miRNAs are known to down regulate gene expression. This can be done by direct mRNA cleavage, mRNA decay by deadenylation or translational repression. The greatest challenge besetting incorporation of miRNA regulation into known gene expression mechanism is the great difficulty in predicting mRNA targets of miRNAs. Although the binding event behind the translational repression and mRNA degradation is driven primarily by complementarity between miRNA and target sites, computationally predicted target interactions generally generate a large list of targets. One such prediction algorithm, TargetScan requires perfect complementarity to the seed region of miRNA and extends these regions to account for complementarity outside the region. Conservation criteria based on the presence of seed region in an island of conservation is then incorporated by using groups of orthologous 3' UTR as input data. All of the above aims to efficiently reduce the false positive rates. However, the large amount of predictive targets for the let-7 miRNA family constitutes a complexity that can be difficult to interpret and explore. Since the accuracy of prediction of target sequences is low, it is difficult to identify bona fide gene targets regulated by miRNAs using Targetscan alone. Also such an approach will not yield genes indirectly regulated by miRNAs. Therefore we decided to focus on networks generated by Targetscan predictions rather than individual genes.

Our way of visualizing the roles of miRNA is via the concept of an integrated network emerging from the culmination of the interactions of the gene targets associated with the family of let-7 miRNAs. Such networks are tenuous but would serve sufficiently as a first order approximation. Networks generated using our previous genomic mapping alignment data were compared with the networks generated using TargetScan predictions. Examination of both networks (Figure 8) simultaneously revealed common nodes within these gene interaction networks. Hepatic nuclear factor 4 alpha (HNF4A) was found to be a common node in both networks making it a highly probable downstream target of indirect transcriptional regulation by let-7 family of miRNA. The expression of let-7 family of miRNAs was verified by quantitative real time PCR. let-7 b, let-7g, let-7f and let-7i miRNAs have threshold cycle (CT) values of 23.11, 22.85, 24.54 and 23.02 respectively compared to beta-Actin at a CT value of 15.5. We further compared the expression of Let 7 family of miRNA in Hep G2 cells. Hep G2 which is a liver cell line expresses high levels of HNF4A. let-7 miRNA was expressed at 5.7 fold higher levels in hES-MSC compared to HEPG2 cells, whereas HNF4A was undetectable in hES-MSC and very strongly expressed in HEPG2 cells (56,000 fold lower in hES-MSC {CT 32.63} compared to HEPG2 cells{CT 20.36}). Thus, a high level of expression of let-7 family of miRNA coincide with a low level of expression of HNF4A (e.g. hES_MSC) and vice versa (e.g. HEPG2).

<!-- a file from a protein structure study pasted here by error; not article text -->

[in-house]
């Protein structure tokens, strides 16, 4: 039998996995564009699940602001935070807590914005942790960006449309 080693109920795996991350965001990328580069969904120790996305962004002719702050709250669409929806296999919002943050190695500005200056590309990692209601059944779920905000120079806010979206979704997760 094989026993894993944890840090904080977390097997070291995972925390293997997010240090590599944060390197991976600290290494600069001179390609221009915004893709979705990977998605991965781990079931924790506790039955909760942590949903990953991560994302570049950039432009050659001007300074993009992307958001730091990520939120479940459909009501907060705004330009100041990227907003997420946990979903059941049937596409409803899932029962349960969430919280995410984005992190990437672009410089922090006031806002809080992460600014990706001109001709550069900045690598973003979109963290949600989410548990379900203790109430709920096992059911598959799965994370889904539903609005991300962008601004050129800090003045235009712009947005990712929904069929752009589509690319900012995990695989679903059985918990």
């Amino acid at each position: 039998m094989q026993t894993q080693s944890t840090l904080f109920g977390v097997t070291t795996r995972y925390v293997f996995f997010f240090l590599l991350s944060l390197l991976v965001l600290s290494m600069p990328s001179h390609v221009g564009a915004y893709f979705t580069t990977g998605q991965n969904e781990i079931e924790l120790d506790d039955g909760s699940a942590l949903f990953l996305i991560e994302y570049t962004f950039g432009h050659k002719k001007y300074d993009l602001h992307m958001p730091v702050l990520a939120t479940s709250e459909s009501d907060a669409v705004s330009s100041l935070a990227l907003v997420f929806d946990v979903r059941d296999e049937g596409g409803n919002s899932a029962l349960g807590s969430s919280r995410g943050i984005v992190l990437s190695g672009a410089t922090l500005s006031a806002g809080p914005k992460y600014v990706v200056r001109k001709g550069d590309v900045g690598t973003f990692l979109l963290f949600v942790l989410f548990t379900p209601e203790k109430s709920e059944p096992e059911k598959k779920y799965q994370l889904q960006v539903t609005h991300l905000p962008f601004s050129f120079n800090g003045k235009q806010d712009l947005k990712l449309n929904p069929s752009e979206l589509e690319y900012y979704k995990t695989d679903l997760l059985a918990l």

Figure 8

HNF4A is a common hub for networks derived from alignment data and TargetScan predictions. Gene interaction network on the left (A) is derived from the dataset of genes with overlapping regions corresponding to peaks from previous mapping. The other gene interaction networks (B) is derived from computationally predicted gene targets from TargetScan. Comparing both gene interaction network, similar topology was observed with HNF4A as a node amongst the interactions suggesting HNF4A as a possible downstream target for let-7 family miRNAs.

To test the hypothesis that the network of genes surrounding HNF4A was controlled by let-7 family miRNA, we compared the expression of genes identified in the let-7 family alignment network in HEPG2 cells and hES-MSC. Figure 9 shows the relative gene expression of these genes in HEPG2 compared to hES-MSC. Most genes in this network show a higher expression in HEPG2 cells (let-7 family miRNA expression low) relative to hES-MSC (let-7 family miRNA expression high) providing further support to our hypothesis that let-7 family of miRNAs are regulating these genes.
Figure 9

Expression of genes in the HNF4A alignment network follows a similar pattern as HNF4A in hES-MSC and HEPG2 cells. This figure shows the relative gene expression of genes from gene interaction network (A) in Figure 8 in HEPG2 cells compared to hES-MSC. It is interesting to note that most genes in this network are suppressed when let-7 family miRNAs are over-expressed (hES-MSC) and up-regulated when let-7 family gene expression goes down (HEPG2 cells).